(That said I do it because it’s easy for me. If recycling is a major effort for you because your local government doesn’t facilitate it, no sweat. Either launch an initiative to get recycling in your area or spend your time on some other way of caring).
The answer here is to reuse things or just not create as much waste in the first place.
I think there’s a great business opportunity here for an ecological supermarket. I’ll explain — and please do steal my idea, otherwise I might have to do it myself, and there’s so many things I want to get done in this life…
We put up with extra waste because that’s the only option we have in general. What if a supermarket gave you the same convenience as another type of supermarket, but removed the garish trappings covering the products and you know, just sold products? Rather than marketing? Most shops really sell marketing.
Imagine that, like in old times, you’d have a jar in your house for beans, a jar for rice, a jar for pasta, and so on. Even modern stuff like cornflakes, soft drinks, and so on could be moved to permanent containers rather than throwaway stuff. If you didn’t want to lug heavy jars around while shopping, you could use reusable cloth bags to hold your items in transit.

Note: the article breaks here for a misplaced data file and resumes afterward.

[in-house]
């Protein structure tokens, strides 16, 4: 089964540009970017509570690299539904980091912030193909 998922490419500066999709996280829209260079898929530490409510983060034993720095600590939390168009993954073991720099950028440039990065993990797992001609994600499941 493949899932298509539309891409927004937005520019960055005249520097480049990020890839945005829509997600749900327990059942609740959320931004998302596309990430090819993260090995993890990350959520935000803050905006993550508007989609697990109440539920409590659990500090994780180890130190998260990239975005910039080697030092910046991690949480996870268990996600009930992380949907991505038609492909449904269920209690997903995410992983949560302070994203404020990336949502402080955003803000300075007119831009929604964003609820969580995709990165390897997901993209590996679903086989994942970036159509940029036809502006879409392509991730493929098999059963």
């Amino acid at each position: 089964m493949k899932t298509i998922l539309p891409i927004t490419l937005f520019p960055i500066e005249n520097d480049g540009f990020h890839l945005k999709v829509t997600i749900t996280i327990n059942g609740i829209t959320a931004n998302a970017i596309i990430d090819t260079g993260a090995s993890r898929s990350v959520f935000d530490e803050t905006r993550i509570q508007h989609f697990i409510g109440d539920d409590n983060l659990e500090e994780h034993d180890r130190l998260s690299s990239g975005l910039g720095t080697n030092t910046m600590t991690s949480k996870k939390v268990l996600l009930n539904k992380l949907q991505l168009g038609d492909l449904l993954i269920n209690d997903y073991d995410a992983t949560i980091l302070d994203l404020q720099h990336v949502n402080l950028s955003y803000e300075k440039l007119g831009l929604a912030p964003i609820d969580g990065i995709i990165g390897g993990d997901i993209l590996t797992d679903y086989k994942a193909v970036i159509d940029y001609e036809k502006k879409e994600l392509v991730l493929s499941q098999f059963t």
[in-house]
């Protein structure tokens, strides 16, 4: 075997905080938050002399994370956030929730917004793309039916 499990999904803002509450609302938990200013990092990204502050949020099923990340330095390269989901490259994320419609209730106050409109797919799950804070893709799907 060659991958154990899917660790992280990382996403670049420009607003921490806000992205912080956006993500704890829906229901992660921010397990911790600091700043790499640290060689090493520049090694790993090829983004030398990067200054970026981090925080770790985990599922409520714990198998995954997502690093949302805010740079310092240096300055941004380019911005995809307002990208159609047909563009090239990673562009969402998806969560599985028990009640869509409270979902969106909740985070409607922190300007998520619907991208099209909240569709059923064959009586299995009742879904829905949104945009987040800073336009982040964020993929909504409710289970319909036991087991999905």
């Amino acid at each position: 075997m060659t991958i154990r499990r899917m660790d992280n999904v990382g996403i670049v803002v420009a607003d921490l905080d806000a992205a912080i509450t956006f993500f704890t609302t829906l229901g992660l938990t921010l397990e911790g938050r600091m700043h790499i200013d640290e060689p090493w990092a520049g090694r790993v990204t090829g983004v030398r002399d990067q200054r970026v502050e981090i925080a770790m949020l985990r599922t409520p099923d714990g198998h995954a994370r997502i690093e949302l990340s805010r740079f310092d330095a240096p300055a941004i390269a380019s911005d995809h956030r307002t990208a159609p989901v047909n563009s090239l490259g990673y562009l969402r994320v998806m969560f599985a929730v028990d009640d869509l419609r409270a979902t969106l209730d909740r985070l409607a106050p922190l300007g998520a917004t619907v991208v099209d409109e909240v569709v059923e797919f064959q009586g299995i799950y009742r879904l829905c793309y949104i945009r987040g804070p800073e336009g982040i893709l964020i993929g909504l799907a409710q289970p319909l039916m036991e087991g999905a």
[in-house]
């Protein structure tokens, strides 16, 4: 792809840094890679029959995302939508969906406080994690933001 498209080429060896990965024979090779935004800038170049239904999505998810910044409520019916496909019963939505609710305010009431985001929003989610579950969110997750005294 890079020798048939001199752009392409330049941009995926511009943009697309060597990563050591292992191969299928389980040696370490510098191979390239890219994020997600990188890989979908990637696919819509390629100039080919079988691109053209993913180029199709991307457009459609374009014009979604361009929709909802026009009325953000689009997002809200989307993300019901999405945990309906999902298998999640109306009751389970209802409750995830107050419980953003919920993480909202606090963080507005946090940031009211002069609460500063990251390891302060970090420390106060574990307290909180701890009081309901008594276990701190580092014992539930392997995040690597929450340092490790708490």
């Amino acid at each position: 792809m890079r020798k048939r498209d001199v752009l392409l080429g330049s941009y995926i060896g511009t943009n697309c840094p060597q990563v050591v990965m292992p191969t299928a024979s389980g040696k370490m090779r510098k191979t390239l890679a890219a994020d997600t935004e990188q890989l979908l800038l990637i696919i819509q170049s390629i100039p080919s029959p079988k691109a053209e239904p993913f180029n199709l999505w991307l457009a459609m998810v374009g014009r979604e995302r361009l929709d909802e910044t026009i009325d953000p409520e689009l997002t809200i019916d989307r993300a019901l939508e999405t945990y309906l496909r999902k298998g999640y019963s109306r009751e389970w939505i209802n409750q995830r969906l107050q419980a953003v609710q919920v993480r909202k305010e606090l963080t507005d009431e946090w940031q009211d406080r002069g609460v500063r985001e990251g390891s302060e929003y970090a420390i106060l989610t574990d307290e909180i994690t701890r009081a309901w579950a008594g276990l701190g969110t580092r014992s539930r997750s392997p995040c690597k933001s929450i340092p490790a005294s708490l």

Imagine a little more. Say you arrived at the shop by a random inspiration, or forgot your cloth bags. You could pay for some new ones and then return them to the shop later to get your deposit returned. If you needed the bags you’d keep them for yourself, otherwise you’d return them.
Something like this used to happen (in some places it still does): reuse of glass bottles, mostly. But we can do better. What if we just forgot about all the dumb marketing and had unedorned, functional bottles we’d use equally for orange juice or Coca-Cola? If it was absolutely necessary there could be billboards next to the product in our ecological shop giving it a marketing blitz. But there’d be less marketing drilled into our brains at every moment, and I think that’s a good thing. If Coca-Cola becomes a brown, uninteresting liquid in our plain glass bottles, maybe we’ll buy less of it.
Recycling becomes a necessity because companies focus more on product marketing – focus more on selling – than on serving people. They need wasteful packaging to help sell stuff. They count on people not caring, people following the leader and just hoping the consequences of their actions will turn out OK.
But they won’t. “Plastic Islands” are forming in the sea like mile-long iceburgs formed entirely of accumulated rubbish. Uncountable sea life and animal life is suffocating on shiny morsels that look like food. Our waste is leeching toxins into the soil too, ruining our landscapes, and using up our limited resources. Trees are being torn down every year to make paper, most of which doesn’t need to be used. The Amazon rainforest is disappearing. We’re stabbing Mother Earth in one of her most major organs. The effects will be drastic.
No, it’s not the time to go back to sleep. Things have got to change around here.
Will you be the one to bring about change?